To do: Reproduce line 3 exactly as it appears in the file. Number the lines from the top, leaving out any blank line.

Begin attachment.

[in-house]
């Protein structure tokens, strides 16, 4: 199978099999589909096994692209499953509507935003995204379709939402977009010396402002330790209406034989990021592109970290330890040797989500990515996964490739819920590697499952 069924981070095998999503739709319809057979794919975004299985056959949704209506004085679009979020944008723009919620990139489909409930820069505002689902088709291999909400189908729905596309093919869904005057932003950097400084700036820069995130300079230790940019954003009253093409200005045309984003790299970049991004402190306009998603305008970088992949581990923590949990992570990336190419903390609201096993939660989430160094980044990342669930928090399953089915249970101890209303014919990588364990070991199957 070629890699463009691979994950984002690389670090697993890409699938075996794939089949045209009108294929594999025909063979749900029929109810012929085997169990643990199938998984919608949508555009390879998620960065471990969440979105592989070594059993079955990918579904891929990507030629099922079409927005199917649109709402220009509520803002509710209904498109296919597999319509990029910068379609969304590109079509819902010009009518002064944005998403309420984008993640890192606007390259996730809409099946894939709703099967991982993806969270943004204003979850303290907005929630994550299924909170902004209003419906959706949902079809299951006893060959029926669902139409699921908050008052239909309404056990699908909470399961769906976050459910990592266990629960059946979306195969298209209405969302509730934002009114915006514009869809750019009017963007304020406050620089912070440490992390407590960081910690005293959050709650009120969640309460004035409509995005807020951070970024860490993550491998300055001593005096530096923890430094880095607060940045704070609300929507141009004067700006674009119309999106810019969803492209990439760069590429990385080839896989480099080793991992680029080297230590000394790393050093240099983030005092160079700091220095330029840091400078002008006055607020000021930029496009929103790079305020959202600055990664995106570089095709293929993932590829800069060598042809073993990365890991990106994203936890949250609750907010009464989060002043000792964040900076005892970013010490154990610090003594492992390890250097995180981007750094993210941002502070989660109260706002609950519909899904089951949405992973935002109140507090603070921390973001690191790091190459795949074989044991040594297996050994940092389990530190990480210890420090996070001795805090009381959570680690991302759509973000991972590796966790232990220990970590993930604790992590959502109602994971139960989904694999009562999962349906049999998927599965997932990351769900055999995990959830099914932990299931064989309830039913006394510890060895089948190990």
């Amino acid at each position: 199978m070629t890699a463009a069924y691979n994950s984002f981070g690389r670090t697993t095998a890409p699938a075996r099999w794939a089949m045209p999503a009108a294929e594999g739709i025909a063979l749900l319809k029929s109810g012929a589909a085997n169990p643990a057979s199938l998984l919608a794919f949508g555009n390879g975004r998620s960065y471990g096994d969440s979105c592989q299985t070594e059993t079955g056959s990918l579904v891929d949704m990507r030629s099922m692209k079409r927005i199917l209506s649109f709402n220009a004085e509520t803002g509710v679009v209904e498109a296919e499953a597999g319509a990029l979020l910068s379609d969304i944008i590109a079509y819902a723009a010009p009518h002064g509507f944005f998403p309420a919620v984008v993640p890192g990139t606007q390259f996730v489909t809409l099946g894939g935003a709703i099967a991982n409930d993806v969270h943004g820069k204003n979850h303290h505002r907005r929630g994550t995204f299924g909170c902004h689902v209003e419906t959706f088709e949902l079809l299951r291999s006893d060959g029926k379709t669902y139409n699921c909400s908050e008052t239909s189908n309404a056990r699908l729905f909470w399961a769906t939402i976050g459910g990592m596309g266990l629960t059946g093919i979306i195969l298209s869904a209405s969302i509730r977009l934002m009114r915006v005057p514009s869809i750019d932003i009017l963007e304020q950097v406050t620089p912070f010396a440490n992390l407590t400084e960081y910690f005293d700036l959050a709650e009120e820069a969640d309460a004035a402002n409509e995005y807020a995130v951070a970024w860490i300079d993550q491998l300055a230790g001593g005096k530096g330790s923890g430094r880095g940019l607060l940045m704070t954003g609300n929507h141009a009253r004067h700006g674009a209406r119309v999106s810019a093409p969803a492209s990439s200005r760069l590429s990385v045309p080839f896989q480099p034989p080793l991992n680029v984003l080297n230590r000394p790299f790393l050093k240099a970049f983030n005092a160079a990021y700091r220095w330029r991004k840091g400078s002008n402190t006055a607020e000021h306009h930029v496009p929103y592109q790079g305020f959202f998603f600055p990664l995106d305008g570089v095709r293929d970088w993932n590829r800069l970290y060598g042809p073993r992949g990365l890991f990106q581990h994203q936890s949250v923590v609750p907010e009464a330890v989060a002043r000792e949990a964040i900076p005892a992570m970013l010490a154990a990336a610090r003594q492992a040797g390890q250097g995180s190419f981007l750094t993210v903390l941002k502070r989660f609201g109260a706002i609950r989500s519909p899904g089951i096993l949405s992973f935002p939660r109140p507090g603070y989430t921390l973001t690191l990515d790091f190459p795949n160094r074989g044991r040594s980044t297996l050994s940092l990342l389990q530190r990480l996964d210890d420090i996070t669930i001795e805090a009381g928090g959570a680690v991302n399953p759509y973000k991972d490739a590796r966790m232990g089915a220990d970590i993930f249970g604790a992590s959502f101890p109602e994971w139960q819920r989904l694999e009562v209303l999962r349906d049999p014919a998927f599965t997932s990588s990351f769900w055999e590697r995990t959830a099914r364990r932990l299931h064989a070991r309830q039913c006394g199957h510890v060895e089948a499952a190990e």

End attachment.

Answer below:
């Amino acid at each position: 199978m070629t890699a463009a069924y691979n994950s984002f981070g690389r670090t697993t095998a890409p699938a075996r099999w794939a089949m045209p999503a009108a294929e594999g739709i025909a063979l749900l319809k029929s109810g012929a589909a085997n169990p643990a057979s199938l998984l919608a794919f949508g555009n390879g975004r998620s960065y471990g096994d969440s979105c592989q299985t070594e059993t079955g056959s990918l579904v891929d949704m990507r030629s099922m692209k079409r927005i199917l209506s649109f709402n220009a004085e509520t803002g509710v679009v209904e498109a296919e499953a597999g319509a990029l979020l910068s379609d969304i944008i590109a079509y819902a723009a010009p009518h002064g509507f944005f998403p309420a919620v984008v993640p890192g990139t606007q390259f996730v489909t809409l099946g894939g935003a709703i099967a991982n409930d993806v969270h943004g820069k204003n979850h303290h505002r907005r929630g994550t995204f299924g909170c902004h689902v209003e419906t959706f088709e949902l079809l299951r291999s006893d060959g029926k379709t669902y139409n699921c909400s908050e008052t239909s189908n309404a056990r699908l729905f909470w399961a769906t939402i976050g459910g990592m596309g266990l629960t059946g093919i979306i195969l298209s869904a209405s969302i509730r977009l934002m009114r915006v005057p514009s869809i750019d932003i009017l963007e304020q950097v406050t620089p912070f010396a440490n992390l407590t400084e960081y910690f005293d700036l959050a709650e009120e820069a969640d309460a004035a402002n409509e995005y807020a995130v951070a970024w860490i300079d993550q491998l300055a230790g001593g005096k530096g330790s923890g430094r880095g940019l607060l940045m704070t954003g609300n929507h141009a009253r004067h700006g674009a209406r119309v999106s810019a093409p969803a492209s990439s200005r760069l590429s990385v045309p080839f896989q480099p034989p080793l991992n680029v984003l080297n230590r000394p790299f790393l050093k240099a970049f983030n005092a160079a990021y700091r220095w330029r991004k840091g400078s002008n402190t006055a607020e000021h306009h930029v496009p929103y592109q790079g305020f959202f998603f600055p990664l995106d305008g570089v095709r293929d970088w993932n590829r800069l970290y060598g042809p073993r992949g990365l890991f990106q581990h994203q936890s949250v923590v609750p907010e009464a330890v989060a002043r000792e949990a964040i900076p005892a992570m970013l010490a154990a990336a610090r003594q492992a040797g390890q250097g995180s190419f981007l750094t993210v903390l941002k502070r989660f609201g109260a706002i609950r989500s519909p899904g089951i096993l949405s992973f935002p939660r109140p507090g603070y989430t921390l973001t690191l990515d790091f190459p795949n160094r074989g044991r040594s980044t297996l050994s940092l990342l389990q530190r990480l996964d210890d420090i996070t669930i001795e805090a009381g928090g959570a680690v991302n399953p759509y973000k991972d490739a590796r966790m232990g089915a220990d970590i993930f249970g604790a992590s959502f101890p109602e994971w139960q819920r989904l694999e009562v209303l999962r349906d049999p014919a998927f599965t997932s990588s990351f769900w055999e590697r995990t959830a099914r364990r932990l299931h064989a070991r309830q039913c006394g199957h510890v060895e089948a499952a190990e």